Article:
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Paving Stone Sand Replacement DIY

June 20 2013

Paving Stone Sand Replacement – A DIY Project

 

At Handyman Supply we don’t just sell tools for handymen.  We use them too.  If you are a homeowner that has weeds protruding through the sand joints of patio paving stones or you’ve ever faced a client with similar problems read on to see what we did about our own backyard patio. 

 

At our house our paving stone sand was slowly washing away with yearly rains and we wanted a solution that would last.  For years my wife and I struggled every summer with weeds peeking through our beautiful paving stones around our pool.  We pulled weeds, sprayed weed killer and still those pesky weeds and grass kept reappearing.  When you think about a perfect breeding ground for weeds and grass, a moist sandy soil is ideal.  But sand is cheap and easy to install and often used with paving stones.  For our re-do we opted to remove the sand and replace with polymeric sand.  Polymeric sand is available at many home centers and landscape yards and come in a variety of colors.  I like to describe polymeric sand as the "grout” for your pavers.

 

This is a great DIY project that will save you money in the long run and requires a few tools you have or that are readily available at your local rental yard if you opt not to buy your own from us!  Read below to get started on making your paving stones trouble free.  Below I will detail the step by step process I used to replace regular paving stone sand with polymeric sand that will keep weeds out and not wash away even in the hardest of rainfalls. 

 

Step 1:  Pressure Washing.  Pressure wash the sand out of the paving stone joints down to the base the paving stones rest upon.  Be careful to not blast the paving stone base away as you do not want to disturb the paving stones.  A 2700 psi pressure washer http://bit.ly/19luRuv with a red 0 degree nozzle http://bit.ly/1axC1xl works best as this directs a fine blast of water to the joint. Note: take precautions such as a face shield or safety glasses http://bit.ly/16Q1zDt since the sand is coming out of the joint at a high rate of speed.  This is the dirtiest part of the project as you will get wet and sand accumulates on your body.  I opted for a face shield to help keep the sand out of my hair and had to hose myself down before I headed to the shower after the patio wash!

 

Step 2:  Surface preparation.  Now is the perfect time to level paving stones that have settled since installation.  Adding polymeric sand with uneven stones isn’t going to leave you a beautiful patio.  "Sunk” paving stones are easy to remove as they rest on a bed of sand or paving stone base.  If you have a few stones that need to be leveled I recommend paving stone base as opposed to sand because it will make the leveling process easier.  This is available at any home center that carries landscaping stones and products.  You may need to take out a few stones if several have sunk and sprinkle the paving stone base on top of the existing sand.  Make sure to tamp the base before resetting the stones.  I have found a scrap piece of a 4x4 works well if your area is not too large.  If you have a large area many rental centers have an 8”x8” or 10”x10” tampers available.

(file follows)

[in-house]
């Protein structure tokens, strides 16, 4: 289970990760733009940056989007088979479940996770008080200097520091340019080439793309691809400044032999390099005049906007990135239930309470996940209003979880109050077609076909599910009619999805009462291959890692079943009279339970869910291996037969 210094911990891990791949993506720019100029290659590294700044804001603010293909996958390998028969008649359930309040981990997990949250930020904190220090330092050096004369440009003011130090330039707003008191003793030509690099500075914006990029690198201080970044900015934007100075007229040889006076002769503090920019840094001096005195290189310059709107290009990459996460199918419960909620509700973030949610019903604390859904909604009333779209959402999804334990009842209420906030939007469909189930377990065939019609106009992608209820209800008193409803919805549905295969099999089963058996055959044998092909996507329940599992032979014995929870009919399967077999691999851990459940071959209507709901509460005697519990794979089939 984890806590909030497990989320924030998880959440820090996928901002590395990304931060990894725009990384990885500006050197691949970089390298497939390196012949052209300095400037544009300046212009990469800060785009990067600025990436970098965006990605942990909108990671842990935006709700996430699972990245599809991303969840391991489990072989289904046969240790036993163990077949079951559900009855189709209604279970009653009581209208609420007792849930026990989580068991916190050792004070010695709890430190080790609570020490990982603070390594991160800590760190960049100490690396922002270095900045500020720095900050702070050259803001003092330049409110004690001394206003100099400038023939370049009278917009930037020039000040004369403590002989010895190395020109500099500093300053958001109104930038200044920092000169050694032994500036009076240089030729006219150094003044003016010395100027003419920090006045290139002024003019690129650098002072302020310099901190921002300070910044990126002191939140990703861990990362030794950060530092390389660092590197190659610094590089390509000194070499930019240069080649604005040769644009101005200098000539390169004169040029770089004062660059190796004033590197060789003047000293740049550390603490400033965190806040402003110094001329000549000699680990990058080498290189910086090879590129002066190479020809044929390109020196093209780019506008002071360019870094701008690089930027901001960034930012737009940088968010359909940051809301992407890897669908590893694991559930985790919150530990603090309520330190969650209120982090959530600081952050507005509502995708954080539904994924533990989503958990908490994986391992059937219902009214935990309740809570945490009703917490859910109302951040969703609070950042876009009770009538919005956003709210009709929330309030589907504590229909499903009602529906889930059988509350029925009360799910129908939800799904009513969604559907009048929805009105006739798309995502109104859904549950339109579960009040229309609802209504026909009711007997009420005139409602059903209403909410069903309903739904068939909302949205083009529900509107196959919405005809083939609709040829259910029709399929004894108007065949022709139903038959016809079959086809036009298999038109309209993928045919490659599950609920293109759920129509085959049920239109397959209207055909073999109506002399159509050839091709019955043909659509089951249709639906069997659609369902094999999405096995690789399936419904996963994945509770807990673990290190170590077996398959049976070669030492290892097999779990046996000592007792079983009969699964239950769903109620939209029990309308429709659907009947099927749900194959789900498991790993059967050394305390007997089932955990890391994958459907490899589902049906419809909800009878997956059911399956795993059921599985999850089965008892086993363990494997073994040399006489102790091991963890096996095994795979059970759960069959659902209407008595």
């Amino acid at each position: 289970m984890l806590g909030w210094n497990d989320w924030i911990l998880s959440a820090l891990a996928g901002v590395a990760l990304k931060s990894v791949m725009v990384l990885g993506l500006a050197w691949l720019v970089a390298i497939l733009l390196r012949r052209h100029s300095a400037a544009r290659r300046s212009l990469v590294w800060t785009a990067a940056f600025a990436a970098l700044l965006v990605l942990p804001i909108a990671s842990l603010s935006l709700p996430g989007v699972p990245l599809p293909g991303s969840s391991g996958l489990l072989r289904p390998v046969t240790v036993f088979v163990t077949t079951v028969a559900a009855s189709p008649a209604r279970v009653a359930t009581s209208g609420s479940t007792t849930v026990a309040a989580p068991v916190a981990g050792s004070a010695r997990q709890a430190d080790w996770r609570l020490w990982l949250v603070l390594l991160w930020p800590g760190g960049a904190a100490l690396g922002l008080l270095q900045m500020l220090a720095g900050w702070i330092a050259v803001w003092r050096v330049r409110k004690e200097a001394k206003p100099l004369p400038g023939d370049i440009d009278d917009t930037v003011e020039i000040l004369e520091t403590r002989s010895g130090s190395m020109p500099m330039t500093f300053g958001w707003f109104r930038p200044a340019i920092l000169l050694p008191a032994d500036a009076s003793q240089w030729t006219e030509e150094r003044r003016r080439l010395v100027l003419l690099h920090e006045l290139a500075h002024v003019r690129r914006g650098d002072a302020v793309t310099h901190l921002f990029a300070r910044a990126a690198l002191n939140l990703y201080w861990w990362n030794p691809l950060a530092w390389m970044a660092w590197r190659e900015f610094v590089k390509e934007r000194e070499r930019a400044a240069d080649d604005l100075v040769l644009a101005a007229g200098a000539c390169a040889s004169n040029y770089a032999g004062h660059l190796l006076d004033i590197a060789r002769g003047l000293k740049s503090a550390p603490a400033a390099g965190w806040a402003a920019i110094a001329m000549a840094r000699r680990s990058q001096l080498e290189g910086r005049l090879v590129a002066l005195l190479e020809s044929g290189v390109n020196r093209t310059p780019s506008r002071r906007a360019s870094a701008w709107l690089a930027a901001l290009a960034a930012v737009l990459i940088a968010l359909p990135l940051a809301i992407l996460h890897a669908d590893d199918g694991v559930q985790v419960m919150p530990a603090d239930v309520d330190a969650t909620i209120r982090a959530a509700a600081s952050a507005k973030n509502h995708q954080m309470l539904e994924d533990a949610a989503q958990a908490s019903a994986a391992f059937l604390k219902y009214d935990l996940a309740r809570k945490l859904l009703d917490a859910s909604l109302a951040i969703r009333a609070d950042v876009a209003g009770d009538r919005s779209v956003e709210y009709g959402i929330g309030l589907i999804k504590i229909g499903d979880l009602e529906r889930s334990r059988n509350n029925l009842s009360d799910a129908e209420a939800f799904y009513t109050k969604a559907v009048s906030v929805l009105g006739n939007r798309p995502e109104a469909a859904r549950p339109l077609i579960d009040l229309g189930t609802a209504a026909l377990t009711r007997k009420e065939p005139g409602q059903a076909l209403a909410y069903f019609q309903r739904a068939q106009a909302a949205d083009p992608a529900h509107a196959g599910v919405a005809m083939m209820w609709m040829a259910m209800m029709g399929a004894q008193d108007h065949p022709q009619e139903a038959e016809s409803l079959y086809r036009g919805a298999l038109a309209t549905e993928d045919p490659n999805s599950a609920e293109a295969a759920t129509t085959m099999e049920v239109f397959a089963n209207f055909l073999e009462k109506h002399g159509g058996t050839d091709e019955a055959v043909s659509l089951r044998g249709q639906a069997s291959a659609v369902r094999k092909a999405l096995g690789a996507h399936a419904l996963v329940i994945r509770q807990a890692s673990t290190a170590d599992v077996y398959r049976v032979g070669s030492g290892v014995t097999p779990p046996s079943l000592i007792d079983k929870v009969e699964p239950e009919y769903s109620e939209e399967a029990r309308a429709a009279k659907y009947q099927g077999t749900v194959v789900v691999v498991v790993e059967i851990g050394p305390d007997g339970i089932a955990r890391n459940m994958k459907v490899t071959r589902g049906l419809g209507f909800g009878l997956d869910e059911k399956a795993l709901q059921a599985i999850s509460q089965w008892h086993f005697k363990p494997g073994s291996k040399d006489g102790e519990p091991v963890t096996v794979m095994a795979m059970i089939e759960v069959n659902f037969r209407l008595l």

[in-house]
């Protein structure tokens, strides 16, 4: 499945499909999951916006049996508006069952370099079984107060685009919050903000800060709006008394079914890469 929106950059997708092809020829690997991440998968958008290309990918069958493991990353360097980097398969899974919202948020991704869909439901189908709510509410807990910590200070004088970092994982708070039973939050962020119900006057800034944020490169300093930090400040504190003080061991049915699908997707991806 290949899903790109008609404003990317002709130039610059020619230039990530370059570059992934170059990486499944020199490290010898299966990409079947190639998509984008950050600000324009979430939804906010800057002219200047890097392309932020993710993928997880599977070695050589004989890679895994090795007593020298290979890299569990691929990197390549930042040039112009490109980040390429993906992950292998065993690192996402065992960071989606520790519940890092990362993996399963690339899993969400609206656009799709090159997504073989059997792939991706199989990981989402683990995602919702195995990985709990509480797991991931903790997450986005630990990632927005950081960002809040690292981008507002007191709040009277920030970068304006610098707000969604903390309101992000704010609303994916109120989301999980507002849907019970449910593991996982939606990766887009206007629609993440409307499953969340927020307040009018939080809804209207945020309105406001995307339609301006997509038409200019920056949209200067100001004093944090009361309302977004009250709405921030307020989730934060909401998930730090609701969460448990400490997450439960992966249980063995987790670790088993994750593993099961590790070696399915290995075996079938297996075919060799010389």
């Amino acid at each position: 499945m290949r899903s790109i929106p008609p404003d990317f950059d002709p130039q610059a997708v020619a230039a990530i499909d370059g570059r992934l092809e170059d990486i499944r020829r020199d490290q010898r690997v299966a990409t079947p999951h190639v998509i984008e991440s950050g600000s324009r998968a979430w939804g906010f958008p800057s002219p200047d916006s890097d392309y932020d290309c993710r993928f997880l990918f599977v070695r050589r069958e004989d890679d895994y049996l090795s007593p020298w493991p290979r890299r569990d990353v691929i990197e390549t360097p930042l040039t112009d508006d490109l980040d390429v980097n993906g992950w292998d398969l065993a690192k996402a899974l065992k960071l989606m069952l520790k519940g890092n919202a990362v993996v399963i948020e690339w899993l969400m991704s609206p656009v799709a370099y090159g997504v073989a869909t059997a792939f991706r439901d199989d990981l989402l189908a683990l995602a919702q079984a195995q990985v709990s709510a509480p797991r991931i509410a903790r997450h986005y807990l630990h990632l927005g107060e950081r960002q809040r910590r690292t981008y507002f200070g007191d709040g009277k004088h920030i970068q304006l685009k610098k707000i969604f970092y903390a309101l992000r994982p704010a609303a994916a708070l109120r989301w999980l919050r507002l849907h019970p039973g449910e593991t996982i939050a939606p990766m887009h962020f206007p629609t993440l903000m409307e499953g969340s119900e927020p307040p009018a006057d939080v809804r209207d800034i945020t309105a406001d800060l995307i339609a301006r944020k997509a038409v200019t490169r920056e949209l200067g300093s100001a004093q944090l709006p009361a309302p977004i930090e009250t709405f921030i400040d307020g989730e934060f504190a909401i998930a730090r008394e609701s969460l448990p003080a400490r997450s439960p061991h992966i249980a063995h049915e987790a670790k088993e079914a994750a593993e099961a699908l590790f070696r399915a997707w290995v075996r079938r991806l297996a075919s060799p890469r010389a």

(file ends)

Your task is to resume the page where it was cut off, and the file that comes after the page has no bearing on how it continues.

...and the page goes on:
Step 3:  Polymeric sand install.  Use a medium bristle broom to "sweep’ the polymeric sand into the joints and broom in several different directions to get uniform coverage.  To ensure the sand is dispensed evenly throughout the joint use a vibratory plate compactor http://bit.ly/1973gkh and go over the entire surface (vibratory plates are available at your local rental store.)   Repeat this process one more time and sweep any excess sand off the surface.  If you have a gas or electric handheld blower this is a great way to get the last of the sand residue off the paving stones.  As a final inspection the sand should be approximately 1/8” below the surface after the final sweeping and blowing.

 

Step 4:  Water application.  Using a garden spray nozzle attached to a hose and from approximately 4 feet above the paving stone, apply a light mist of water over the entire surface.  This mist begins to activate the polymers in the sand and as the sand dries out it hardens like a grout.  Do note that rain will soften the sand but as the sand dries out it will harden like grout again.  After 3-4 minutes apply another mist of water to rinse any residue off the surface.  Hold the nozzle approximately 2 feet above the paving stones during this step.  You may repeat this step one more time but avoid pooling water on the pavers.

 

Step 5:  Final stage:  After the sand has been misted and rinsed the final time, use the handheld blower to blow any residue sand into the paver joints.  Do not let this residue dry on top of the pavers.

 

You are now complete and ready to enjoy your pavers with minimal future maintenance.  We sure are!

 

 

 

 

 

 

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